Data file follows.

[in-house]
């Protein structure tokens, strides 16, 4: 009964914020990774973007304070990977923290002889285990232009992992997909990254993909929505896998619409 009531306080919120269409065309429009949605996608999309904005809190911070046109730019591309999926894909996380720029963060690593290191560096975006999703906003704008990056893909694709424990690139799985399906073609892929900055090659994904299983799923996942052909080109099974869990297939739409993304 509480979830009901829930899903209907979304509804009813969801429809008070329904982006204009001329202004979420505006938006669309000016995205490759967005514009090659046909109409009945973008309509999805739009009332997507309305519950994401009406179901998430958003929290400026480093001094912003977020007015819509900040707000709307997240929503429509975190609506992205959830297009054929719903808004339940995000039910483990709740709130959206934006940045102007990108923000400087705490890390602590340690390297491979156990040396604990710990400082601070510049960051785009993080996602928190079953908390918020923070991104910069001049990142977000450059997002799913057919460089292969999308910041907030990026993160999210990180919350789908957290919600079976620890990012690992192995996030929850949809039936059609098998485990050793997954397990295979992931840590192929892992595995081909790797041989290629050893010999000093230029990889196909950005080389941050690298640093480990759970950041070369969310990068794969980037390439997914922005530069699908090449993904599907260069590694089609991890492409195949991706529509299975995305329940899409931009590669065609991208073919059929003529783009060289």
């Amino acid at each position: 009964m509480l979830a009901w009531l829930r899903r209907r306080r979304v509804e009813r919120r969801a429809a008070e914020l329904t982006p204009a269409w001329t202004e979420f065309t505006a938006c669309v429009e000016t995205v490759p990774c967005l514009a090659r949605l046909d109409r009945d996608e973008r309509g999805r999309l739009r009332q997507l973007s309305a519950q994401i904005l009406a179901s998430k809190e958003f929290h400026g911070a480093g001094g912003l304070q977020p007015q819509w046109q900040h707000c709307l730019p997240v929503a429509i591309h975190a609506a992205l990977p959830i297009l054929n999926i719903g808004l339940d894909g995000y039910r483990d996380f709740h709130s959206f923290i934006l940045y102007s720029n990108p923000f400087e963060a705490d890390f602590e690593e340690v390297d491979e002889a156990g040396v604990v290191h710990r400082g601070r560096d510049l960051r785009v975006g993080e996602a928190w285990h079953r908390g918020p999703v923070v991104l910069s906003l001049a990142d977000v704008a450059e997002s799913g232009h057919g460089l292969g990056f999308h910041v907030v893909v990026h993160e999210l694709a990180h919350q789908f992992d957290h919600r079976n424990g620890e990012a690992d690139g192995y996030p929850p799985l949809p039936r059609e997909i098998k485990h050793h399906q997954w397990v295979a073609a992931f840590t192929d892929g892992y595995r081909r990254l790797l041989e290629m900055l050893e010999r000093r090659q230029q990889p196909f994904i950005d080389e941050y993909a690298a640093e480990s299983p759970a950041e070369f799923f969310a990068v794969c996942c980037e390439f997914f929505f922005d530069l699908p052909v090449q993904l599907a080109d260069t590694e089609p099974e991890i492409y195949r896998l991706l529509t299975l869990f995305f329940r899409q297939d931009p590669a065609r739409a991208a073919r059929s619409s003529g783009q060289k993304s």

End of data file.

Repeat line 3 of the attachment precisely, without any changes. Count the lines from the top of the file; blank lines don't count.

């Amino acid at each position: 009964m509480l979830a009901w009531l829930r899903r209907r306080r979304v509804e009813r919120r969801a429809a008070e914020l329904t982006p204009a269409w001329t202004e979420f065309t505006a938006c669309v429009e000016t995205v490759p990774c967005l514009a090659r949605l046909d109409r009945d996608e973008r309509g999805r999309l739009r009332q997507l973007s309305a519950q994401i904005l009406a179901s998430k809190e958003f929290h400026g911070a480093g001094g912003l304070q977020p007015q819509w046109q900040h707000c709307l730019p997240v929503a429509i591309h975190a609506a992205l990977p959830i297009l054929n999926i719903g808004l339940d894909g995000y039910r483990d996380f709740h709130s959206f923290i934006l940045y102007s720029n990108p923000f400087e963060a705490d890390f602590e690593e340690v390297d491979e002889a156990g040396v604990v290191h710990r400082g601070r560096d510049l960051r785009v975006g993080e996602a928190w285990h079953r908390g918020p999703v923070v991104l910069s906003l001049a990142d977000v704008a450059e997002s799913g232009h057919g460089l292969g990056f999308h910041v907030v893909v990026h993160e999210l694709a990180h919350q789908f992992d957290h919600r079976n424990g620890e990012a690992d690139g192995y996030p929850p799985l949809p039936r059609e997909i098998k485990h050793h399906q997954w397990v295979a073609a992931f840590t192929d892929g892992y595995r081909r990254l790797l041989e290629m900055l050893e010999r000093r090659q230029q990889p196909f994904i950005d080389e941050y993909a690298a640093e480990s299983p759970a950041e070369f799923f969310a990068v794969c996942c980037e390439f997914f929505f922005d530069l699908p052909v090449q993904l599907a080109d260069t590694e089609p099974e991890i492409y195949r896998l991706l529509t299975l869990f995305f329940r899409q297939d931009p590669a065609r739409a991208a073919r059929s619409s003529g783009q060289k993304s």